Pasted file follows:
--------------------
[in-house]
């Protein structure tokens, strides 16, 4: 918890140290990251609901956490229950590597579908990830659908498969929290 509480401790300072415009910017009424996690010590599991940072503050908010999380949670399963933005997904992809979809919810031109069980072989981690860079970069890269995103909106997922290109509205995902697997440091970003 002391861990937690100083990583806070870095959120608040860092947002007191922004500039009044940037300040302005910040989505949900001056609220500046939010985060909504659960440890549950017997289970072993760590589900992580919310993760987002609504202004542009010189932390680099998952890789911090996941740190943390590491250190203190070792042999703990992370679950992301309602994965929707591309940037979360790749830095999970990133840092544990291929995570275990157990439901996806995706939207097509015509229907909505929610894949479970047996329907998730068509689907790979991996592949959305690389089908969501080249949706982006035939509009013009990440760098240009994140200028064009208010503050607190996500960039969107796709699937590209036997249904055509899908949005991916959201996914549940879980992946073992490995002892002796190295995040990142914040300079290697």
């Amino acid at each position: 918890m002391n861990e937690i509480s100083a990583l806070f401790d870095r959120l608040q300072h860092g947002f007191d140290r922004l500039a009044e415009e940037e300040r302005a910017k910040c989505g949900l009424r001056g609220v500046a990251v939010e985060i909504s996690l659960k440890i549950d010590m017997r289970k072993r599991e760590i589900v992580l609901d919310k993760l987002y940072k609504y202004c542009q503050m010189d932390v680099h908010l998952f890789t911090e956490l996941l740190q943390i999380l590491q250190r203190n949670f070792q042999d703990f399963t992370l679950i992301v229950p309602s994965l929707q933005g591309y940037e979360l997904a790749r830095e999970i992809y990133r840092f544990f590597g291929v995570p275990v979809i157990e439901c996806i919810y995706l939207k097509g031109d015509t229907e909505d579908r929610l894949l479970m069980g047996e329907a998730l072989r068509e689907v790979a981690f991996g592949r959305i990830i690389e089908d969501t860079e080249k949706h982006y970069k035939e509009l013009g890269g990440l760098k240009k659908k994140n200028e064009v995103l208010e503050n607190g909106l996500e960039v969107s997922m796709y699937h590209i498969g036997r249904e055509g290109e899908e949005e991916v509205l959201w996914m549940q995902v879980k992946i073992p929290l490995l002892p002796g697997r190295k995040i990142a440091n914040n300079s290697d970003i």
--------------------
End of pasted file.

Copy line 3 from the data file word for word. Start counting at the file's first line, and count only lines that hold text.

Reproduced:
């Amino acid at each position: 918890m002391n861990e937690i509480s100083a990583l806070f401790d870095r959120l608040q300072h860092g947002f007191d140290r922004l500039a009044e415009e940037e300040r302005a910017k910040c989505g949900l009424r001056g609220v500046a990251v939010e985060i909504s996690l659960k440890i549950d010590m017997r289970k072993r599991e760590i589900v992580l609901d919310k993760l987002y940072k609504y202004c542009q503050m010189d932390v680099h908010l998952f890789t911090e956490l996941l740190q943390i999380l590491q250190r203190n949670f070792q042999d703990f399963t992370l679950i992301v229950p309602s994965l929707q933005g591309y940037e979360l997904a790749r830095e999970i992809y990133r840092f544990f590597g291929v995570p275990v979809i157990e439901c996806i919810y995706l939207k097509g031109d015509t229907e909505d579908r929610l894949l479970m069980g047996e329907a998730l072989r068509e689907v790979a981690f991996g592949r959305i990830i690389e089908d969501t860079e080249k949706h982006y970069k035939e509009l013009g890269g990440l760098k240009k659908k994140n200028e064009v995103l208010e503050n607190g909106l996500e960039v969107s997922m796709y699937h590209i498969g036997r249904e055509g290109e899908e949005e991916v509205l959201w996914m549940q995902v879980k992946i073992p929290l490995l002892p002796g697997r190295k995040i990142a440091n914040n300079s290697d970003i």